Holy moly there is so much going on in environmental news this week. Are you ready for a quick roundup to get yourself up to speed? Here it comes, the quick fire environmental news you should be aware of that connects to our local Texas community:

First, the fun stuff.
Have you seen the beautiful photos created by Las Vegas based artist, Benjamin Von Wong? Last year, he spent days with several volunteers in a large room at Wistron GreenTech in McKinney to breakdown 4,100 pounds of e-waste (the approximate amount an American uses in their lifetime). Old monitors, laptops, circuit boards, wires, and keyboards were used to build an imaginative set design. Standing in the middle of the creative set, is a body painted model showcasing the beauty that can come from our trash. The social project is meant to encourage people to participate in Dell’s e-waste recycling program. Keep your eyes out for the viral behind the scenes video with already over 1 million views online. Snap a picture of you recycling your e-waste (You can drop it off at our Goodwill stores!) and post it online with #RethinkRecycleRevive to get a post card direct from the artist. RethinkandRecyle.com for more!

Credit: Benjamin Von Wong

Quick politics.
Avid backpacker, Beto O’Rourke won the Democratic primary and is set to face off against Ted Cruz later this year. Democrats showed up in hordes at the primary polls with over 830,000 voting. Beto has a history of protecting our environment and pushing for sustainable development. He received Environment Texas’  Environmental Champion Award for his environmental legislative work such as creating a National Monument that protects Castner Range in El Paso, home to the beautiful springtime poppies.

Movement on the number one environmental issue in Texas… Water.
Officials are in a tizzy (and rightfully so) worried about the number of people immigrating to the DFW area, and the lack of water that will hit our state over the years to come. A project brought up in the 1980s is being resurrected to hold more water for our area. Ninety miles north east of Dallas we’re building our first reservoir in about 30 years. Here’s the thing, we have to clear land to do it, a lot of land. More than 300 acres will be cleared, and the next three summers will be spent digging to create yet another reservoir for us to draw from to water our lawns.

Dreamy Development.
Humphreys and Partners, a Dallas based architect firm is in the news for their dramatic design of the new age of apartment buildings claiming to be 100 percent sustainable. Renderings display two high rises that look like they came straight out of the Jetson’s cartoon show. Boasting environmental on site applications of wind turbines, green walls, Tesla Powerwall energy, vertical farming, and green spaces. Sounds awesome right? Oh, I forgot to tell you, it’s going to be on the waterfront of Manhattan, NYC. Damn.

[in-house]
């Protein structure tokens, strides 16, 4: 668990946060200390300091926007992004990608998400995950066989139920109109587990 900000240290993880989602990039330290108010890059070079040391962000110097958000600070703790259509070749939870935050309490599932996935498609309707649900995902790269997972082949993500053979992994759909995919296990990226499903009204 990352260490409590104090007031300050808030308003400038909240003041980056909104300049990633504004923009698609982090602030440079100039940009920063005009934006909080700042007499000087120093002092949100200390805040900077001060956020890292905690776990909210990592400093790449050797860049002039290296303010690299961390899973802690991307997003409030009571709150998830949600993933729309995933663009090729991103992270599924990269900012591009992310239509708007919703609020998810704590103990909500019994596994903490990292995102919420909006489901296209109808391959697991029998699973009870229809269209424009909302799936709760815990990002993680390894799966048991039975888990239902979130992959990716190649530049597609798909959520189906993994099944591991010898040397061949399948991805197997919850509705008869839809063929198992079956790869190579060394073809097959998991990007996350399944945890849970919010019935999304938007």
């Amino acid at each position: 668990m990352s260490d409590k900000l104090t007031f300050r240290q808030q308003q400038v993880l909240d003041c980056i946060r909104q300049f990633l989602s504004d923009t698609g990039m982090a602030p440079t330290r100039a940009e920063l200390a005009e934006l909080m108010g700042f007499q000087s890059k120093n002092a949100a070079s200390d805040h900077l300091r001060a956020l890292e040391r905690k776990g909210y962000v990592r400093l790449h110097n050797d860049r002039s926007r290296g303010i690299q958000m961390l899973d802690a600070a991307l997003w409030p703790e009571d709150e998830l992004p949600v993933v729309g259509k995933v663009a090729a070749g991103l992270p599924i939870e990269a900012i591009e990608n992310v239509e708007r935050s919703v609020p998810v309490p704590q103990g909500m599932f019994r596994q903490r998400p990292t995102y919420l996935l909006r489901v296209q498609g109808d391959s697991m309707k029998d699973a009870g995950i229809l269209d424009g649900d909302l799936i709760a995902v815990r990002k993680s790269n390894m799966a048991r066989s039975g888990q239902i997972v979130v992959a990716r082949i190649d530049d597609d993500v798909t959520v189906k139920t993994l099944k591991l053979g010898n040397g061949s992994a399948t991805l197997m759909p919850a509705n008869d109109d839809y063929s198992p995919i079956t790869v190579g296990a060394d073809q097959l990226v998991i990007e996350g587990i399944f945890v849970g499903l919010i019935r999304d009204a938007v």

The future is coming.
The new wave of transportation may be in place by 2024. This week, the last of 11 public comment hearings about the Dallas-Houston bullet train were held in all of the counties that could be effected by the train. Although critics voiced their opinions, several proponents were on site too. The train will be on elevated tracks, electric powered and reduce your travel time to 90 minutes between Dallas and Houston. The transportation will be nice, but the $18 billion cost is heavy. Arguments continue about environmental impacts – will it ease environmental issues, or will the build outweigh the benefits?

Spring buzz.
Have you noticed the pops of color around you? It’s starting! Nature is also about ready for a fresh start. Spring season is upon us and every environmental group, outdoor company, and everyone are hosting events. Get yourself outside and involved!

Alright, you are all caught up – see ya next week!

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Unique Tips To Be More Green In 2018

I have some new ideas for you. If you can’t give up the occasional Starbucks, (me neither), it’s ok. Caring for our environment is not about being perfect it’s about doing all you can to reduce your ecological impact. I’m always finding new ways in everyday life to reduce my footprint on the planet. Living in the United States has incredible privileges we take for granted that lead to over consumption of resources. Because of this zest for daily resources there are also more ways to reduce our impact. I’ve been getting creative on my quest to be green, but, remember I’m not perfect, and you don’t have to be either.

Here’s my new green ideas I’ve picked up in the last few months. Give them a try!

One thing eating at my sustainability focused mind and my wallet has been razors. They are incredibly expensive, dull quick, and are not recyclable. The Environmental Protection Agency estimates Americans throw out about two billion razors each year.  Is our need for shaved legs worth it? I’ve gone back in time and purchased a straight safety razor. It gives the shave of a straight razor but is designed to carry over your skin similar to a current traditional razor. I’m still in the process of getting used to this new shaving style but I love that the blades last longer and are recyclable. Replace the blades when needed and rest easy, they are far cheaper than what you’re paying now. And if you decide to get rid of your full razor, the handle itself is recyclable too!